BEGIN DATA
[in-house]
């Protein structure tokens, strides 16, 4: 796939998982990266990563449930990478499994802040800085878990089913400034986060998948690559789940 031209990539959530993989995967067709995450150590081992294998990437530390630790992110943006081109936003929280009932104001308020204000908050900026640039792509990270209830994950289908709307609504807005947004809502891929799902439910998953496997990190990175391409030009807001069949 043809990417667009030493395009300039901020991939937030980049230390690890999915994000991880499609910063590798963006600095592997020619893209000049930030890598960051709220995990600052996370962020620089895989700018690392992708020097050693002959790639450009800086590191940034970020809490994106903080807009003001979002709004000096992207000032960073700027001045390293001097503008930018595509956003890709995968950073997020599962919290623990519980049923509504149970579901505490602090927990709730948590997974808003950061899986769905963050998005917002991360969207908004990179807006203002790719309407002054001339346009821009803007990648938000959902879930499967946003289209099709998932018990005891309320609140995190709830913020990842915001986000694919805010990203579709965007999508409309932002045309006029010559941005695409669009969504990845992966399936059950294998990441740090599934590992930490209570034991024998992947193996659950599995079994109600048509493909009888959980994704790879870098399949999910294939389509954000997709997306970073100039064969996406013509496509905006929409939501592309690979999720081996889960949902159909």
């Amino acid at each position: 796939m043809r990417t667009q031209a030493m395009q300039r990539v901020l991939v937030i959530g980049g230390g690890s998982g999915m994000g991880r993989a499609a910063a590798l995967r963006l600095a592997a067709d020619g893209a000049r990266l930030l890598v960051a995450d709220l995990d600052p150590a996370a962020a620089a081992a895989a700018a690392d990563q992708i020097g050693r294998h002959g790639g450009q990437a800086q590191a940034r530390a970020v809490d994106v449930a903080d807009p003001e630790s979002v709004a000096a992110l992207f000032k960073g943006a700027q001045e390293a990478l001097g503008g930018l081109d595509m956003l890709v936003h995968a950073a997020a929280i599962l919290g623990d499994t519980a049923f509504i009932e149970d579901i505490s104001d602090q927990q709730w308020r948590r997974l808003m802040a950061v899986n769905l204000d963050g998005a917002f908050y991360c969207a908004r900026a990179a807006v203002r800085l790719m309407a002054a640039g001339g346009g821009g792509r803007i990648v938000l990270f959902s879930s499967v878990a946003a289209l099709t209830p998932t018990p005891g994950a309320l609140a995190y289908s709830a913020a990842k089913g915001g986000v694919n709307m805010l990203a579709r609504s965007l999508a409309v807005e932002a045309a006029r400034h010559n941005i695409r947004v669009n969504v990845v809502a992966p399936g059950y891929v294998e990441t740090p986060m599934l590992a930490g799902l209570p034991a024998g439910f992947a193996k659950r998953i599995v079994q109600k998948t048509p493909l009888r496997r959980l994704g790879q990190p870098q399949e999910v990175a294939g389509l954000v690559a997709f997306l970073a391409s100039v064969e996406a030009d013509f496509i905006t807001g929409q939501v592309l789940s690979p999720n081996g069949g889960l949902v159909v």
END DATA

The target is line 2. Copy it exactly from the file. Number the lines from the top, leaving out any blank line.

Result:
């Protein structure tokens, strides 16, 4: 796939998982990266990563449930990478499994802040800085878990089913400034986060998948690559789940 031209990539959530993989995967067709995450150590081992294998990437530390630790992110943006081109936003929280009932104001308020204000908050900026640039792509990270209830994950289908709307609504807005947004809502891929799902439910998953496997990190990175391409030009807001069949 043809990417667009030493395009300039901020991939937030980049230390690890999915994000991880499609910063590798963006600095592997020619893209000049930030890598960051709220995990600052996370962020620089895989700018690392992708020097050693002959790639450009800086590191940034970020809490994106903080807009003001979002709004000096992207000032960073700027001045390293001097503008930018595509956003890709995968950073997020599962919290623990519980049923509504149970579901505490602090927990709730948590997974808003950061899986769905963050998005917002991360969207908004990179807006203002790719309407002054001339346009821009803007990648938000959902879930499967946003289209099709998932018990005891309320609140995190709830913020990842915001986000694919805010990203579709965007999508409309932002045309006029010559941005695409669009969504990845992966399936059950294998990441740090599934590992930490209570034991024998992947193996659950599995079994109600048509493909009888959980994704790879870098399949999910294939389509954000997709997306970073100039064969996406013509496509905006929409939501592309690979999720081996889960949902159909």